The work was harrowing, but there was also time for fun and Friendships and, for Lt. CAMBON, the chance to own and ride her first bicycle. Rationing meant that cars were mostly reserved for military and official use, and buses were scarce in the countryside. While she rarely talked after the war about the horrors she had seen as a nurse, she did tell her children how she had always wanted a bike when she was growing up in Quebec City, but her parents were too poor to indulge her fancy.
Six months after Lt. CAMBON enlisted, her younger brother Ken (obituary March 17, 2007) joined up, lying about his age to enlist in the Royal Rifles of Canada in July of 1940, just before his 17th birthday. His regiment was shipped to Hong Kong to defend the British colony in an ill-fated stand against the Japanese. After the Canadian, British and Hong Kong regiments surrendered on Christmas Day, 1941, he was taken prisoner and spent the next 44 months in horrific conditions in Japanese PoW camps, including, as a final torture, helping to dig a huge pit late in the war to serve as a mass grave for himself and his fellow prisoners if the feared Allied invasion occurred. His family knew he was missing, but it was a long time before they had official word.
Meantime, Lt. CAMBON's younger sister, Noreen, had finished high school in Quebec City and moved to Hamilton to train as a nurse. When she learned that Ken had been captured by the Japanese, she quit nursing school and joined the Royal Canadian Air Force, Women's Division. Trained as a radar specialist, she was stationed in Newfoundland, then in Britain, where she sometimes met up with her older sister. After the war, she trained as a nurse.
That left only the youngest CAMBON in Quebec City. "I was only about 7 years old when my brother and my two sisters left home to serve in World War Two," said Austen. "Their absence serving our country abroad for the next five years meant that I really did not get to know them… until very much later on."
In May of 1943, Lt. CAMBON's unit moved to the Basingstoke Neurological and Plastic Surgery Hospital in Hackwood Park, on the estate of Lord Camrose, with Lt. Macham as the "in charge" nurse. The two Canadian nurses had become close Friends and, when Lt. Macham was invited to Buckingham Palace in 1945 to receive the Royal Red Cross Medal for her services during the war, she invited Lt. CAMBON to accompany her.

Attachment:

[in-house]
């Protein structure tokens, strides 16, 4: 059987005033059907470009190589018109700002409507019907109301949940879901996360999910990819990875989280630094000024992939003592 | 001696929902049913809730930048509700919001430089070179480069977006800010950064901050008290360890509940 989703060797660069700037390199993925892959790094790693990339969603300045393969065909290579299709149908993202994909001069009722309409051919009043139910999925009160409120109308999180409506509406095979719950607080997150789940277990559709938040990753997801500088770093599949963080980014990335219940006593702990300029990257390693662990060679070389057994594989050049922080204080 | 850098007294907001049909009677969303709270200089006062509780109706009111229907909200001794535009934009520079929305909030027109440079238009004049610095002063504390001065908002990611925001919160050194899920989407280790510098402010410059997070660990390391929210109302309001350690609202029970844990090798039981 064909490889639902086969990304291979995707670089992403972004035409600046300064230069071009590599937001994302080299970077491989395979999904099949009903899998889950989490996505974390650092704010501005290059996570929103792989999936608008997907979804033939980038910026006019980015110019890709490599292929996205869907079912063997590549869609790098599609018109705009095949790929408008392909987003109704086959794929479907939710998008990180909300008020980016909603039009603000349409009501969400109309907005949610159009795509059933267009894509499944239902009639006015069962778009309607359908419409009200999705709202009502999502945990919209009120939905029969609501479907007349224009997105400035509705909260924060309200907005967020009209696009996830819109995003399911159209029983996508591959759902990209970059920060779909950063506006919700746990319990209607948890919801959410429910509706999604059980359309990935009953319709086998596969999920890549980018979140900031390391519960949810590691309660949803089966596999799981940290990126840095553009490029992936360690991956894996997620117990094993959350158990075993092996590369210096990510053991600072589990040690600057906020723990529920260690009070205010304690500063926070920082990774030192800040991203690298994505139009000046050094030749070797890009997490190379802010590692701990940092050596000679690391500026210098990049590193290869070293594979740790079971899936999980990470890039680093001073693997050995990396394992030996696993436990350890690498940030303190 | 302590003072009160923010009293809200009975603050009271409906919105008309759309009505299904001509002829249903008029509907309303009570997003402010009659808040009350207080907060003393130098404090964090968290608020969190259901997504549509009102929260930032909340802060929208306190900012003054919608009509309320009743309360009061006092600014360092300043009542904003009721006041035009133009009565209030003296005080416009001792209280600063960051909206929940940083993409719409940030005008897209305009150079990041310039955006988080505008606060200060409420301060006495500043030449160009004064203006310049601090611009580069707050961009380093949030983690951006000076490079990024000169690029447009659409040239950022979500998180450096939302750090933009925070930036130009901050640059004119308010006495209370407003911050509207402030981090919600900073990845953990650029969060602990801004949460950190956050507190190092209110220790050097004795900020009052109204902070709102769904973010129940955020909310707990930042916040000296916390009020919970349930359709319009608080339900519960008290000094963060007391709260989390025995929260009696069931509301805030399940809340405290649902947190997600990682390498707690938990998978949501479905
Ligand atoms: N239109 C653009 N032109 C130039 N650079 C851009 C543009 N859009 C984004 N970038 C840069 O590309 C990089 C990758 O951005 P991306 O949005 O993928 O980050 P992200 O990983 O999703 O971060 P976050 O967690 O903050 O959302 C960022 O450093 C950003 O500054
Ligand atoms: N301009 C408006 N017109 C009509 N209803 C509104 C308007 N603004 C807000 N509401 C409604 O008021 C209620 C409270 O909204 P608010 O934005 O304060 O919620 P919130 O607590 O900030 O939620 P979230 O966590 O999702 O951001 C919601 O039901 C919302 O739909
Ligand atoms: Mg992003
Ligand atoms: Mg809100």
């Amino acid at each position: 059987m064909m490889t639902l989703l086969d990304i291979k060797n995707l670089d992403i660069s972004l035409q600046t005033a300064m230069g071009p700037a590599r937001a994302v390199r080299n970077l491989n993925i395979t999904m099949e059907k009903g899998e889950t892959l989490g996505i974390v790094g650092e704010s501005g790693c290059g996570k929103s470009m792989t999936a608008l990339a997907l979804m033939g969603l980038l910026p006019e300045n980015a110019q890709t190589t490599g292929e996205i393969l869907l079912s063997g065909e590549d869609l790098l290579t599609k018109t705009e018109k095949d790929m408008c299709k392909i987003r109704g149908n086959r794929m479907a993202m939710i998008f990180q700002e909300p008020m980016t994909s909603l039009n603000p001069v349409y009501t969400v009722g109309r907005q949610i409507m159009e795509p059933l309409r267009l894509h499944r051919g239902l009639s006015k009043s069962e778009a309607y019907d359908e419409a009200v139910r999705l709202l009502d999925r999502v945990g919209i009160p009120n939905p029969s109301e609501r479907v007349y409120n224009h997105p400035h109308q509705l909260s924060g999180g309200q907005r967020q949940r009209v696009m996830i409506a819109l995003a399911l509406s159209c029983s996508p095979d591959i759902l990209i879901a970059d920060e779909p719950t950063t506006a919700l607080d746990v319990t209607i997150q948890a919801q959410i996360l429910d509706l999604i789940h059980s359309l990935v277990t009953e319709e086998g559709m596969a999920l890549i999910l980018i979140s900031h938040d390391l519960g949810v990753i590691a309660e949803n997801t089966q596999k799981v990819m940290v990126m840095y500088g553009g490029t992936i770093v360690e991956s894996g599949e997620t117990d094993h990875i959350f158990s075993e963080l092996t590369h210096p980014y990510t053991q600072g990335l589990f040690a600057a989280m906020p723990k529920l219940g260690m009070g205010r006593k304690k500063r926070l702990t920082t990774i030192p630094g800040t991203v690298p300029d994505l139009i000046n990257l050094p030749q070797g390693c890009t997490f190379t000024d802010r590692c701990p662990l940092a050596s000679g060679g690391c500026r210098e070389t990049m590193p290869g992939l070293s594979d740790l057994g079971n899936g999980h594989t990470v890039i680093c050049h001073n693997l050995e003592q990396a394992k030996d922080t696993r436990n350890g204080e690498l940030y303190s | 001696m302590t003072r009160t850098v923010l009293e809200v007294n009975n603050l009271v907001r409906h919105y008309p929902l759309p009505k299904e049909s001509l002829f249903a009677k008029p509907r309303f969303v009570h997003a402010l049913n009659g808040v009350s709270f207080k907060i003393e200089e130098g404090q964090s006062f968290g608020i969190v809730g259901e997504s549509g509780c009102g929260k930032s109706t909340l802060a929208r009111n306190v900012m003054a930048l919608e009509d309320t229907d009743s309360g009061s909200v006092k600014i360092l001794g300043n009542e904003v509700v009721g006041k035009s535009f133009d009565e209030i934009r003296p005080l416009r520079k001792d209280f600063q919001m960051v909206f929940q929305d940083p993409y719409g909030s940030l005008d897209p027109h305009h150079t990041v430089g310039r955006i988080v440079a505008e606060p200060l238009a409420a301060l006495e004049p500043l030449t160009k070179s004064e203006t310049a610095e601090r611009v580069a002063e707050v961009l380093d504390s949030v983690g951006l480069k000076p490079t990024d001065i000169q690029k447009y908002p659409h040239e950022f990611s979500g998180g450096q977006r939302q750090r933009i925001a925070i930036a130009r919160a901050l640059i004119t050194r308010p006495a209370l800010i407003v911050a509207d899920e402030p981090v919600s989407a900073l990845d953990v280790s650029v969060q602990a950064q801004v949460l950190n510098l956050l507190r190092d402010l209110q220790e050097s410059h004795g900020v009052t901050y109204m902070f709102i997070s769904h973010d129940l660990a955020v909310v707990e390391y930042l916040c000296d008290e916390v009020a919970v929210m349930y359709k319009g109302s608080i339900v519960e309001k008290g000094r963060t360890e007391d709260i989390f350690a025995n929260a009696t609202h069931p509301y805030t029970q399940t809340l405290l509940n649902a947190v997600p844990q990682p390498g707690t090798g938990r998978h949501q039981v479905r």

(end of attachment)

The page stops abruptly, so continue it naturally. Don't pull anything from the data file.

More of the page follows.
It was also at Basingstoke that Lt. CAMBON met her future husband, Sergeant John QUAIL. He was from Winnipeg and had gone overseas as a motorcycle instructor with the Canadian Provost Corps, a company of military police made up of volunteers from the Royal Canadian Mounted Police. By all accounts, Sgt. QUAIL was a bit of a lad, a carefree adventurer more interested in a good time than in treading the straight and narrow. He broke his wrist in a motorcycle accident and ended up on Lt. CAMBON's ward. "He took a fancy to me," as she described it later. "We met over a bedpan" is the way he liked to tell the tale.
They were married on December 11, 1943, in St. Stephen's Church in Twickenham, Surrey. Her uncle, John DUFFIELD, who had been a chaplain in the First World War and had then become a canon in the Church of England, officiated.
By this stage of the war, small contingents of Canadian nurses were serving on the continent and Lt. CAMBON wanted to join them. As a married woman, however, she was refused permission to cross the Channel. "They had made this ruling that you could not go if you were married because they had too many girls becoming pregnant who had got married," she told the Oakville Beaver in 1991. "It was a bit of a hassle sending them home, and all that jazz."
In September of 1945, the QUAILs returned to Canada. She and Noreen were both still in uniform when their emaciated brother stepped off a train in Quebec City, finally home from the war. She had last seen him when he was 16. "When Ken left, he was just a little guy, he was always kind of short, and I couldn't believe how much he had grown even though he was malnourished," Margery QUAIL told the Oakville Beaver. "He would have been much bigger had he had proper food," she said, ever the nurse. "It was a great thing to see him back alive."
The QUAILs settled in Toronto. In the next five years, Ms. QUAIL had three babies - Susan, Judi and Charlie - each about two years apart in age, followed after a gap of six years by David in 1957. As Mr. QUAIL pursued various ventures from Vancouver to Toronto, from starting a natural-sponge enterprise to selling paint and cars to operating a tractor trailer across the country, Ms. QUAIL was the moral and financial backbone of the family, raising the children and working as a nurse at Vancouver General Hospital, and at Oakville Trafalgar Memorial Hospital. She finally agreed to retire from nursing in 1986, at 68.